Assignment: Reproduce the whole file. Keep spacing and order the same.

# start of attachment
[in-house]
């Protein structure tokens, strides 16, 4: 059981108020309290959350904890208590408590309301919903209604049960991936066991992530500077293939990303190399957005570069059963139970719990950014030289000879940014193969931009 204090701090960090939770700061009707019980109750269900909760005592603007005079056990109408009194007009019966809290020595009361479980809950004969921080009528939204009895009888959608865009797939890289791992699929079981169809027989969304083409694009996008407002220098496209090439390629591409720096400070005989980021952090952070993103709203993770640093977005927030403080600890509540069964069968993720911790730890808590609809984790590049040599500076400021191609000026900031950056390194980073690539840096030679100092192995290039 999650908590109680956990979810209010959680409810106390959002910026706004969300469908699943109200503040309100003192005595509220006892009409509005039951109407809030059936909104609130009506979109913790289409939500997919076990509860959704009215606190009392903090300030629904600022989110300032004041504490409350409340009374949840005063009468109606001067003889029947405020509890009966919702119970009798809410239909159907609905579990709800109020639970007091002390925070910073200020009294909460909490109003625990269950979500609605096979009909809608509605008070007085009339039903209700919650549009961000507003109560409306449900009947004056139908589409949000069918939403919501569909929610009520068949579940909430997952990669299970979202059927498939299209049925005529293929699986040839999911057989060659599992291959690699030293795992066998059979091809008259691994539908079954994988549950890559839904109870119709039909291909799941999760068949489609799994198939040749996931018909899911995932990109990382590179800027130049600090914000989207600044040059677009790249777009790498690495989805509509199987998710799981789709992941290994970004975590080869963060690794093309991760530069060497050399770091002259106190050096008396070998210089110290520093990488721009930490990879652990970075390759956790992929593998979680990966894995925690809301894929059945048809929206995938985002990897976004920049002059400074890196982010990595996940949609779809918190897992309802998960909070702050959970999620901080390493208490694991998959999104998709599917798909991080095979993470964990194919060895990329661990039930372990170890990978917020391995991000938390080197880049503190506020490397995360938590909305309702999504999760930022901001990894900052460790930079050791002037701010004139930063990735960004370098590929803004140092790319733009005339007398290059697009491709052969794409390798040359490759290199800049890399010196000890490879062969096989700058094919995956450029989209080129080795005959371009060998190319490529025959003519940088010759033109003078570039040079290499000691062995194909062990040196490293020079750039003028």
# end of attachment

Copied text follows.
[in-house]
């Protein structure tokens, strides 16, 4: 059981108020309290959350904890208590408590309301919903209604049960991936066991992530500077293939990303190399957005570069059963139970719990950014030289000879940014193969931009 204090701090960090939770700061009707019980109750269900909760005592603007005079056990109408009194007009019966809290020595009361479980809950004969921080009528939204009895009888959608865009797939890289791992699929079981169809027989969304083409694009996008407002220098496209090439390629591409720096400070005989980021952090952070993103709203993770640093977005927030403080600890509540069964069968993720911790730890808590609809984790590049040599500076400021191609000026900031950056390194980073690539840096030679100092192995290039 999650908590109680956990979810209010959680409810106390959002910026706004969300469908699943109200503040309100003192005595509220006892009409509005039951109407809030059936909104609130009506979109913790289409939500997919076990509860959704009215606190009392903090300030629904600022989110300032004041504490409350409340009374949840005063009468109606001067003889029947405020509890009966919702119970009798809410239909159907609905579990709800109020639970007091002390925070910073200020009294909460909490109003625990269950979500609605096979009909809608509605008070007085009339039903209700919650549009961000507003109560409306449900009947004056139908589409949000069918939403919501569909929610009520068949579940909430997952990669299970979202059927498939299209049925005529293929699986040839999911057989060659599992291959690699030293795992066998059979091809008259691994539908079954994988549950890559839904109870119709039909291909799941999760068949489609799994198939040749996931018909899911995932990109990382590179800027130049600090914000989207600044040059677009790249777009790498690495989805509509199987998710799981789709992941290994970004975590080869963060690794093309991760530069060497050399770091002259106190050096008396070998210089110290520093990488721009930490990879652990970075390759956790992929593998979680990966894995925690809301894929059945048809929206995938985002990897976004920049002059400074890196982010990595996940949609779809918190897992309802998960909070702050959970999620901080390493208490694991998959999104998709599917798909991080095979993470964990194919060895990329661990039930372990170890990978917020391995991000938390080197880049503190506020490397995360938590909305309702999504999760930022901001990894900052460790930079050791002037701010004139930063990735960004370098590929803004140092790319733009005339007398290059697009491709052969794409390798040359490759290199800049890399010196000890490879062969096989700058094919995956450029989209080129080795005959371009060998190319490529025959003519940088010759033109003078570039040079290499000691062995194909062990040196490293020079750039003028």